But Chelsea? He couldn’t seem to stop himself from teasing her. After all, they weren’t dating. They were just friends, and had been for a long time.
So when she didn’t answer his question, he had to press the issue.
“You were talking to my dog about your list. And the fact that I don’t meet the criteria.”
“I said no such thing. You misheard me. I was talking about my grocery list.”
Now he was really curious, because she sure as hell hadn’t been talking about him and food in the same sentence. “I don’t think so. You said I still have marks against me on your list, and you wouldn’t consider me anyway. So what list is this? The one you were making at the bar yesterday?”
She looked down at where he had hold of her wrist. He let her go, and she went into the living room to grab her purse.
“If you don’t tell me, I’ll just start making things up. Like maybe you’re making up a list of men you’d like to help you make a baby.”
She stopped and turned to him, her eyes wide. “I do not need any man to help me make a baby.”
He scratched the side of his nose and slanted a grin at her. “Well, yeah, you kind of do.”
In answer, she rolled her eyes at him. “You know what I mean. I’m not trying to have a baby right now, Bash.”
“Then why don’t I qualify for your list?”
She huffed in a breath of frustration. “None of your business.”
“It is my business if my name is on it.”
“That’s just it. Your name is not on it. It could never be on it.”
He stepped in closer. “Yeah? And why’s that?”
“I’d prefer not to say.”
“So back to my idea about you finding a man to make a baby with . . . ”
She gave him an exasperated look. “Bash.”
“I’m only trying to help, Chelsea. Not that I’m going to give you a baby, but I know a lot of guys . . .”
He liked seeing that fire in her eyes, the one that turned her emerald green eyes dark.
“This is ridiculous. But fine. You’re not on the list because you’re not my idea of the perfect man.”
His brows rose. “You made a list of the perfect man? You know the perfect guy doesn’t exist, right?”
“Of course he does.”
“You’ve met him.” He didn’t like the way his gut tightened at the thought.
“Not yet. And that’s the problem. But I know what I want, and I’ll know who he is when I do.”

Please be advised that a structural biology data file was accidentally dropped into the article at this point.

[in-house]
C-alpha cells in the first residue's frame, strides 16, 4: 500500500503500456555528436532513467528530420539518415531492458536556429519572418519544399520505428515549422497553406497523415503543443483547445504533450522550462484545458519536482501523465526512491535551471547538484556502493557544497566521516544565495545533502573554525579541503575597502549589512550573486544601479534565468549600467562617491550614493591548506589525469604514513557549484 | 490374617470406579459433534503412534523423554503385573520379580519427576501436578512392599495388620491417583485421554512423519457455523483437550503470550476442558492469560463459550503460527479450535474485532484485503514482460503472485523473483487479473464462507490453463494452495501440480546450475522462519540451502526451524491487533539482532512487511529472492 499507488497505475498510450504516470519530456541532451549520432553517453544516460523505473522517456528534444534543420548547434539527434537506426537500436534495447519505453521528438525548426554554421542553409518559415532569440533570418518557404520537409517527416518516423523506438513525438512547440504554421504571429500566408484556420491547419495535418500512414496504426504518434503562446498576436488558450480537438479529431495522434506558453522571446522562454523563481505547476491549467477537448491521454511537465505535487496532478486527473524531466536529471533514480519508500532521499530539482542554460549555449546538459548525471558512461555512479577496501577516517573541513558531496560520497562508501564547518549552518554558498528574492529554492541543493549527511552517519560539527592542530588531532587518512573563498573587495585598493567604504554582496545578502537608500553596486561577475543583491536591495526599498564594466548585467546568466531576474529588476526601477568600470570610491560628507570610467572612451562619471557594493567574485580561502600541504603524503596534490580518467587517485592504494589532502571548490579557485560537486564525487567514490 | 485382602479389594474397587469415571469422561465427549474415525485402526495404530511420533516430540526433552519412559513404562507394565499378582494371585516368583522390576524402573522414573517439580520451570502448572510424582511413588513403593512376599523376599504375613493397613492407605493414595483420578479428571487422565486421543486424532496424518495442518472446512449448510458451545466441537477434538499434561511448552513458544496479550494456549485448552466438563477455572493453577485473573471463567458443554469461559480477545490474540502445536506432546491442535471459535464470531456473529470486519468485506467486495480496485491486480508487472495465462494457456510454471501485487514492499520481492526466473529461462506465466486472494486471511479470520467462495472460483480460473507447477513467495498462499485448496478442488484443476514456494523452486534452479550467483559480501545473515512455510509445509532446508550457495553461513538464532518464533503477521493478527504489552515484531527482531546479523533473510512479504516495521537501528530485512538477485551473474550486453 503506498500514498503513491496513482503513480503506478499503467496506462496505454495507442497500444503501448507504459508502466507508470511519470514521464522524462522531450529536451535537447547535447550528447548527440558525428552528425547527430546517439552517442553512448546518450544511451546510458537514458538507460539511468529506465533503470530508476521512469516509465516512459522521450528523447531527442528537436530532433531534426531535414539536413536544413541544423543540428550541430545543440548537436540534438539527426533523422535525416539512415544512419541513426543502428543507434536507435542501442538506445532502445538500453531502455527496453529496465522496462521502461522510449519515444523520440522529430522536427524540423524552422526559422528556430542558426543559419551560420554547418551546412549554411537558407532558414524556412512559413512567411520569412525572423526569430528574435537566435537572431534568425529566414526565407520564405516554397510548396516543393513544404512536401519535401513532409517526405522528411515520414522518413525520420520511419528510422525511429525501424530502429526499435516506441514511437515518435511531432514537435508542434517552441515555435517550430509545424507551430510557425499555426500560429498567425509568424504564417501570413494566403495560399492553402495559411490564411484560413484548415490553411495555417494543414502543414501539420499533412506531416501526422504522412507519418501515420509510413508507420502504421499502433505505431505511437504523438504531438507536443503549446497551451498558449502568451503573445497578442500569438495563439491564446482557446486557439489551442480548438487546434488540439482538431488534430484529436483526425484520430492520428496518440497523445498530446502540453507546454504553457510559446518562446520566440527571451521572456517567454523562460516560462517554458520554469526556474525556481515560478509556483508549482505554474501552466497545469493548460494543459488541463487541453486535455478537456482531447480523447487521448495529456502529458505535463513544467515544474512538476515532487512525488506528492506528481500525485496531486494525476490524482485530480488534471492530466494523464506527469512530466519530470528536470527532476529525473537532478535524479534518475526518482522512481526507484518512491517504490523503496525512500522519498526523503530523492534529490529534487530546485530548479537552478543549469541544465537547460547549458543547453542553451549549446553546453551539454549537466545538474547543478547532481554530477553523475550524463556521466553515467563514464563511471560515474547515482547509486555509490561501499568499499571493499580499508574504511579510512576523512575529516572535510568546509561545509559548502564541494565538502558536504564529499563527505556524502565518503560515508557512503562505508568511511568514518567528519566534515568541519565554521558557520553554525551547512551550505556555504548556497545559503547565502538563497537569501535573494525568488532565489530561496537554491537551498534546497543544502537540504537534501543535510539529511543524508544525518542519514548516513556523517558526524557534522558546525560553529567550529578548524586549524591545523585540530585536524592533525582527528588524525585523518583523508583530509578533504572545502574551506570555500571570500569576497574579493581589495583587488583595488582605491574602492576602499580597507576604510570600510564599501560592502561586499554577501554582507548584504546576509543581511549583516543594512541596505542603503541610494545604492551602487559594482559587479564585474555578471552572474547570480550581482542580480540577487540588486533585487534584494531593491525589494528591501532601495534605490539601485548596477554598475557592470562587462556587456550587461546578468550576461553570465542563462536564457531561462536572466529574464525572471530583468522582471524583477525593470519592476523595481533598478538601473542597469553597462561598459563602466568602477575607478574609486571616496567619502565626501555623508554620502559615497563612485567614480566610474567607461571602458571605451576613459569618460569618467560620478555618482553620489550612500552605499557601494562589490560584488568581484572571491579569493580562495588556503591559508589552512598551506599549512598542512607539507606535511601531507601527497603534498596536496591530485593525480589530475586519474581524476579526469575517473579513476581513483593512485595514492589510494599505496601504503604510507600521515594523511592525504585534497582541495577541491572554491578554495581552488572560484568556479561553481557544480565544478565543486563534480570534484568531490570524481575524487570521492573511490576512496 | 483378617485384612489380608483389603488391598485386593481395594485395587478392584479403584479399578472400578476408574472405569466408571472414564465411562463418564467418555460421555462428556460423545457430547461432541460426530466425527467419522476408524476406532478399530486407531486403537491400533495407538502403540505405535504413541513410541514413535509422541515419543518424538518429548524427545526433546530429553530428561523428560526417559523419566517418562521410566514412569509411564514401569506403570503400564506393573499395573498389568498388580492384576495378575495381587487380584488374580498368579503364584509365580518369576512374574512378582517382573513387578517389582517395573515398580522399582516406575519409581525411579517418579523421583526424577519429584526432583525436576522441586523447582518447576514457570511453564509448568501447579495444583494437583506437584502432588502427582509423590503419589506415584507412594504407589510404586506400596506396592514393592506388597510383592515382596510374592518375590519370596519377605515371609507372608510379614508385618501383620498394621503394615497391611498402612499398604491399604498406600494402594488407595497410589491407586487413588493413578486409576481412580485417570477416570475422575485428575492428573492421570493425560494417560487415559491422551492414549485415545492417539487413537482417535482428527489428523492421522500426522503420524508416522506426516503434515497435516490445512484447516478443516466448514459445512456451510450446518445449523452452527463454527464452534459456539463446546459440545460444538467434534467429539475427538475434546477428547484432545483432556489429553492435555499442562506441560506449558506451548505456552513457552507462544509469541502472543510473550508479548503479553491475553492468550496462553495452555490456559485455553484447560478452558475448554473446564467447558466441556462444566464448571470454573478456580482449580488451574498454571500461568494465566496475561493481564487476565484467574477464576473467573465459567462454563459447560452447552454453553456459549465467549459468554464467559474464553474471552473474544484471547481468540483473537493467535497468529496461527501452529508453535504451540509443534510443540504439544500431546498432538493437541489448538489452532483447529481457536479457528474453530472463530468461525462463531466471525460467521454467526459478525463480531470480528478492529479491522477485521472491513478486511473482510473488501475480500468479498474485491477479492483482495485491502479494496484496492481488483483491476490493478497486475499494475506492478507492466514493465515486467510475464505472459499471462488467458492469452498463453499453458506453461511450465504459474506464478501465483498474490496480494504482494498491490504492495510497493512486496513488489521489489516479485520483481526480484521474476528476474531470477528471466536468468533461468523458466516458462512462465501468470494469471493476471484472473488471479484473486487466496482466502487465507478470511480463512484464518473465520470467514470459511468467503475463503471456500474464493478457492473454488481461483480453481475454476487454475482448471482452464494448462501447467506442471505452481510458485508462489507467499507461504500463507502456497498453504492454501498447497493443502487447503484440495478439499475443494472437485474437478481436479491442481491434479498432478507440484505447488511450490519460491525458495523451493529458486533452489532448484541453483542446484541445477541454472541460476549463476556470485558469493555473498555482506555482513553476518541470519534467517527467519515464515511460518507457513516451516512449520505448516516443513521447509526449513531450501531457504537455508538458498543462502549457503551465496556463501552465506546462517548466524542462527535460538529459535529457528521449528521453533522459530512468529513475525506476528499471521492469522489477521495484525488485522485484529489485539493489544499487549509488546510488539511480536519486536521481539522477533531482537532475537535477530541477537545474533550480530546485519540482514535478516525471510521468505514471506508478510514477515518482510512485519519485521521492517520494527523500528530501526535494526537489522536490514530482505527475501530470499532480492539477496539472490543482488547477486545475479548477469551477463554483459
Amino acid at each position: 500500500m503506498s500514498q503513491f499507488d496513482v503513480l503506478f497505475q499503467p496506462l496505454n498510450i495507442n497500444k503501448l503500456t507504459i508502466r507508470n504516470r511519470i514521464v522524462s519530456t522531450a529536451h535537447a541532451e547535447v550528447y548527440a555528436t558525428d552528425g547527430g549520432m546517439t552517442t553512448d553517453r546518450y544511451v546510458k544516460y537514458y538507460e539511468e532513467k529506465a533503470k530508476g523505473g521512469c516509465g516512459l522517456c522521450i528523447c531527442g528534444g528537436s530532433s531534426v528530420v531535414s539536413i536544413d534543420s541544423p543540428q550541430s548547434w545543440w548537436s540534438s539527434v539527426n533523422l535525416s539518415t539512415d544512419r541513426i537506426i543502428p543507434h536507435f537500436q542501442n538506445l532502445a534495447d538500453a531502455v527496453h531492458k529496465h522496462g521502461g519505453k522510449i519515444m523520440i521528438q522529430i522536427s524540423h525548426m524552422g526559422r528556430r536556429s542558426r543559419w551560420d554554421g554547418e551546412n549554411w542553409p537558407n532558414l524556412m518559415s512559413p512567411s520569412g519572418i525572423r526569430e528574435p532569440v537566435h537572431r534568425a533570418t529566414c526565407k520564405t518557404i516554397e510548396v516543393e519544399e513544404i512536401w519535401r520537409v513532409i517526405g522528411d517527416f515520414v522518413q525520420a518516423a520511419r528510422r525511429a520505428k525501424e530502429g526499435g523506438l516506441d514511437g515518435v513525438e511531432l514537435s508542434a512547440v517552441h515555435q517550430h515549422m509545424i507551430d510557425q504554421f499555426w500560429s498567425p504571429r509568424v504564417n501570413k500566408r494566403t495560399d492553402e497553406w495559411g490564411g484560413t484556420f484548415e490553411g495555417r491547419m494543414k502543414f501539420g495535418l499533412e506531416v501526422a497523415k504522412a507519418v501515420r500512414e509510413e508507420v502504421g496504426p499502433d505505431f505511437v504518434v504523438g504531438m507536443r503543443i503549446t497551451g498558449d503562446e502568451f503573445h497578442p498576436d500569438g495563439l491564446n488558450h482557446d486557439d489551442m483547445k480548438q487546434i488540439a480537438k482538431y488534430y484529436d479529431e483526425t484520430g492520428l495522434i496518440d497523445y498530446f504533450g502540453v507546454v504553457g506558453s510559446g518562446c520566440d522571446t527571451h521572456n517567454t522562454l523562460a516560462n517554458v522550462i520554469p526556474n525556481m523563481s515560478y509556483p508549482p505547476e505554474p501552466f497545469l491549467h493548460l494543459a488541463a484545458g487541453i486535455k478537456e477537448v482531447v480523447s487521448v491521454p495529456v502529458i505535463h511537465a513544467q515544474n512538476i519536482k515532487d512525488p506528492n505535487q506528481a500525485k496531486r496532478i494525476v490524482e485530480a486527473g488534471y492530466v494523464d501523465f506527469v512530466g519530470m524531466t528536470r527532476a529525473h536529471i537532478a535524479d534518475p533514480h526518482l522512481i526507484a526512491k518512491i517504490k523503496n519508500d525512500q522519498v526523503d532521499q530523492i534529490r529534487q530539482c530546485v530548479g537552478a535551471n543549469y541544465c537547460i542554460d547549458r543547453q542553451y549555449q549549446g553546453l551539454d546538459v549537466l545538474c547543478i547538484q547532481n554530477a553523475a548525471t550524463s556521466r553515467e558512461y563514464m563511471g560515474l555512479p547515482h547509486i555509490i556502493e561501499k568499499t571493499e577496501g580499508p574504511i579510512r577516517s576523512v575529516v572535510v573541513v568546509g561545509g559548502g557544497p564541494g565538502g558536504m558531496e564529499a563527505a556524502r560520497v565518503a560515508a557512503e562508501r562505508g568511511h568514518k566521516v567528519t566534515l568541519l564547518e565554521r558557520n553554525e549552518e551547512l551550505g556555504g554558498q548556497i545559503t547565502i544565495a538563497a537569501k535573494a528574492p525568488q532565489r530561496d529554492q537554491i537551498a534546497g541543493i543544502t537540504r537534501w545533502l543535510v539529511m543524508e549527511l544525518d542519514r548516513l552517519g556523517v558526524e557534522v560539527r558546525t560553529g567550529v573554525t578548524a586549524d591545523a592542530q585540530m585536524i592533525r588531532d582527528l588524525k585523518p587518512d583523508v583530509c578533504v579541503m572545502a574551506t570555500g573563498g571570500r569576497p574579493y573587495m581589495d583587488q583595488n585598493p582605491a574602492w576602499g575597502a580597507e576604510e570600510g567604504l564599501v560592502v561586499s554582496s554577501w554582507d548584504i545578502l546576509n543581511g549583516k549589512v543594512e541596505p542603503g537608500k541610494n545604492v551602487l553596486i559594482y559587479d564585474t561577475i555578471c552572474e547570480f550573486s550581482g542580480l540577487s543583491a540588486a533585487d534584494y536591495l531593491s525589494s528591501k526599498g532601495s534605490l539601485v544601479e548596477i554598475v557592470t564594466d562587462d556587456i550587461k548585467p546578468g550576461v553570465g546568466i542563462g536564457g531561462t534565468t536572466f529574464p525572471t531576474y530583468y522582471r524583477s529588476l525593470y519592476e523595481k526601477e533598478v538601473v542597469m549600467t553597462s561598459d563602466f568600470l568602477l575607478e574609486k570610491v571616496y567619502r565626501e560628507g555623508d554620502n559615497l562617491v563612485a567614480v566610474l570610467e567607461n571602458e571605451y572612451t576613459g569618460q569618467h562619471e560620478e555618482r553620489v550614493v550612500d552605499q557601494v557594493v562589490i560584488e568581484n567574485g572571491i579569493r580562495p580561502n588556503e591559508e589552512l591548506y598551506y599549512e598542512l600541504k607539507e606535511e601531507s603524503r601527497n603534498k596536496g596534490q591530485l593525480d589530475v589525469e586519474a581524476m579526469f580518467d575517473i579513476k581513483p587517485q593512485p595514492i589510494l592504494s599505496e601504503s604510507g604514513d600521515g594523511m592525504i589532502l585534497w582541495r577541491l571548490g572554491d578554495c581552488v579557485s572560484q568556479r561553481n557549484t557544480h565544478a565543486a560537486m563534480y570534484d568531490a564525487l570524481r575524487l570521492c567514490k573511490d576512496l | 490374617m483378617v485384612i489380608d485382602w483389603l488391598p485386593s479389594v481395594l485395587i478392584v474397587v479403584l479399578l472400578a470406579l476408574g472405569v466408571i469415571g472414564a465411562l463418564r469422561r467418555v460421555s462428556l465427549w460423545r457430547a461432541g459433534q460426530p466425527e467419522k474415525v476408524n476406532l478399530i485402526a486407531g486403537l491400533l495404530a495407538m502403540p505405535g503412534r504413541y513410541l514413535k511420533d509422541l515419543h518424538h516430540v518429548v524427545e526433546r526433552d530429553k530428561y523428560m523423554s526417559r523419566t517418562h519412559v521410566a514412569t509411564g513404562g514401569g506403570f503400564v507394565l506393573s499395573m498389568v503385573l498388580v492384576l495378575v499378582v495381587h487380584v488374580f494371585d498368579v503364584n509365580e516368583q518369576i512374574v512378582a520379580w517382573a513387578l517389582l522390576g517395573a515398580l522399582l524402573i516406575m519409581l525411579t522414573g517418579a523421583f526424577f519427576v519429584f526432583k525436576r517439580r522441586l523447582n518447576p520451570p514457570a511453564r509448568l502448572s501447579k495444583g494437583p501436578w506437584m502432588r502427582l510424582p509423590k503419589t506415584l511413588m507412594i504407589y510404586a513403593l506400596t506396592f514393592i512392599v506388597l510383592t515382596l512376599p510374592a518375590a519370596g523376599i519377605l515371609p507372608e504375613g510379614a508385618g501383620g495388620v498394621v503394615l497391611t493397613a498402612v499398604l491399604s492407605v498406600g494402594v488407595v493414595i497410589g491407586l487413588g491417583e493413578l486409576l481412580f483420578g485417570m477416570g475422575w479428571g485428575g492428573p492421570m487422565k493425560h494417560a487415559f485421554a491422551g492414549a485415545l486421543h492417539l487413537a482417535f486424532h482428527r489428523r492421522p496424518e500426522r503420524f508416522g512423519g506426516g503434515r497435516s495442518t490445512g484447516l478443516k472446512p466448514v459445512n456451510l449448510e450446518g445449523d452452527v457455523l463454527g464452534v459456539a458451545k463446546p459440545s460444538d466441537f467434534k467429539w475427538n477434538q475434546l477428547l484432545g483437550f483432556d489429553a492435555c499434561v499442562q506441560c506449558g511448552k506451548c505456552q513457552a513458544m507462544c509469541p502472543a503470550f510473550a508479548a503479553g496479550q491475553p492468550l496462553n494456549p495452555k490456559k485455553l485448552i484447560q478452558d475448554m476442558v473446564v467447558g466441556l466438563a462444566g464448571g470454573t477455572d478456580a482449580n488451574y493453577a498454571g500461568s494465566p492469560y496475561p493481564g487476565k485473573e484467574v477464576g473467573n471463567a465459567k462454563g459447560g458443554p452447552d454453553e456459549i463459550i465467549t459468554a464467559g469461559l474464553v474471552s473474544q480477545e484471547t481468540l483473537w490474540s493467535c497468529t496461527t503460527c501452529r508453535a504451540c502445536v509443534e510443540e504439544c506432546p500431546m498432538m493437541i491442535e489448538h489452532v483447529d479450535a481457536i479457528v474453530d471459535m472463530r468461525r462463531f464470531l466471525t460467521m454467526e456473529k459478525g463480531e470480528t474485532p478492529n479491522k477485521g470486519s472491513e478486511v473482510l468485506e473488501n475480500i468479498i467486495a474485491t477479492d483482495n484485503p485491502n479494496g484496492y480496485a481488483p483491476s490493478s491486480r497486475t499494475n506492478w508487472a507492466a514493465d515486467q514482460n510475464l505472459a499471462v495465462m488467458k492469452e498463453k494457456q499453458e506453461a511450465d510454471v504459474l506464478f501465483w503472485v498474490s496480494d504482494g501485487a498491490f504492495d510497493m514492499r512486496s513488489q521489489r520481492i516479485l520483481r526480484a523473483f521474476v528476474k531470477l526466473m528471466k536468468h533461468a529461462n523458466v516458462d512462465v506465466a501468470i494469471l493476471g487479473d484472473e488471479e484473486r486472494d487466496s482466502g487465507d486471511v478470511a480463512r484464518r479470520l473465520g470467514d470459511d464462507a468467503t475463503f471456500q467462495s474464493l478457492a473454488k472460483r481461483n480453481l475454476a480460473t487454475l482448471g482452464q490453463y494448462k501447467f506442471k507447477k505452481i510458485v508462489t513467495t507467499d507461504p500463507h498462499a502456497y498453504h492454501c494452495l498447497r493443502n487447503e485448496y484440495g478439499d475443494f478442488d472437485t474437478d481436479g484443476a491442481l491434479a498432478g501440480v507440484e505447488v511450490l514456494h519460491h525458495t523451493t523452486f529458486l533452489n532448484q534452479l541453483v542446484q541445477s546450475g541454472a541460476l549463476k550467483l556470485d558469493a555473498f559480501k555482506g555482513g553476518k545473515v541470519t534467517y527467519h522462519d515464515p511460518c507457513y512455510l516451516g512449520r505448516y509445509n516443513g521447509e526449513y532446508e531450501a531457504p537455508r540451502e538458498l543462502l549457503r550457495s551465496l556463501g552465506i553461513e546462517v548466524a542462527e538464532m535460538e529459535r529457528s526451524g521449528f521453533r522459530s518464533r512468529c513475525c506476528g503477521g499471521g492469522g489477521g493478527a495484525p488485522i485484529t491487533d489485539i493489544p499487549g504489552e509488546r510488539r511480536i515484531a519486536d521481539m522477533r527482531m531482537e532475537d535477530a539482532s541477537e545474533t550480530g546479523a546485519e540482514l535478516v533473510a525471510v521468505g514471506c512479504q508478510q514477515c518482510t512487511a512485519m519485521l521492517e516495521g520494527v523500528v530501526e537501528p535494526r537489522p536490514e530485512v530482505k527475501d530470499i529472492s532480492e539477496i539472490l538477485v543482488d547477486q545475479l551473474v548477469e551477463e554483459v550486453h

“Really.” He sat on the edge of the sofa. “Show me your list.”
“I don’t think so.” She wrapped her arm tighter around her bag, as if he were going to wrench it away from her. Obviously, whatever was on Chelsea’s list was important to her. That made him eager to see it.
“No, really. Maybe I can help. Show me your list.”
She hesitated, but finally dug into her purse and pulled out her notebook, flipping the pages, then gave him a hard stare. “You cannot laugh.”
“I promise I won’t laugh.”
She thrust the notebook at him.
He scanned the list, the corners of his mouth ticking up.
He held up his hand. “I’m not laughing. But yeah, I can see why I’m not the man for you.” He handed the notebook back to her and met her gaze. “I’m divorced, I work at night, I love sports, and you’ve already met one of my crazy ex-girlfriends. Though she’s not my fault. She was normal when I met her.”
Chelsea arched a brow.
“Hey, I don’t set out to date crazy women. I like them unemotional and uncomplicated.”
That won him an even harder stare.
“Maybe I’m not making myself clear enough.”
He figured the best way out of that one was to leave the crazy-ex-girlfriend topic alone. “As far as the rest of your list, I’m a beer-and-burgers kind of guy. I spend all my time at a bar, I’m definitely not a suit guy, and my perfect weekend getaway is camping. And while I like kids, I’m not ready to have any yet. Plus, I apparently just adopted one of those yippy little dogs.”
She crossed her arms and nodded. “Exactly my point. We have nothing in common. Nothing at all.”
He stood and approached her. “You’re right. Nothing in common.”
They were standing only inches apart, and damn, she smelled good. Like a cinnamon roll and fiery brandy or something. Hot and spicy—and he suddenly wanted a taste of her. If he was being honest with himself, and he always tried to be, he’d wanted a taste of Chelsea for a long time now.
She tugged on her lower lip with her teeth, and he felt the tight pull in his groin, the fierce rush of desire that had nothing to do with a list and everything to do with basic chemistry.
“So . . . I should go,” she said, her eyes a crazy mix of blue and green and fixated on his.
Bash moved forward, but Chelsea didn’t step back. And when he picked up her hand and entwined his fingers with hers, that tiny little voice inside her head said, Run like hell. Only she didn’t run like hell.
“You know, Chelsea, sometimes you just have to go with your gut. And sometimes what’s between a man and woman has nothing to do with a list, or what’s in your head.” He picked up her hand and laid it on his chest. “It’s what’s right here. It’s that feeling of chemistry, that sensation of ‘Wow, if I don’t kiss this person right now, I Might. Just. Explode.’”
Chelsea was certain she’d forgotten how to breathe. Her palm against Bash’s chest was damp, as were other, more vital, throbbing parts of her.
She was out of her mind for even entertaining the idea of kissing him, but here she was, moving in closer to the temptation. Clearly she was having an out-of-body experience. Her normally logical self had fled, and had left in its wake this needy, lustful being whose only thought was naked desire.
Maybe it was the way Bash looked at her. Could she ever recall a man devouring her with his eyes like this before? Not in recent memory. Or the way he held her hand—so light and easy. But his thumb swept across her skin, sending skittering zings of sensation through every part of her—all the good parts that stood up and took notice.
Sure, it had been a long time since she’d had sex—way too long, because after all, she was really picky. But it wasn’t like she didn’t know how to take care of those kinds of needs on her own.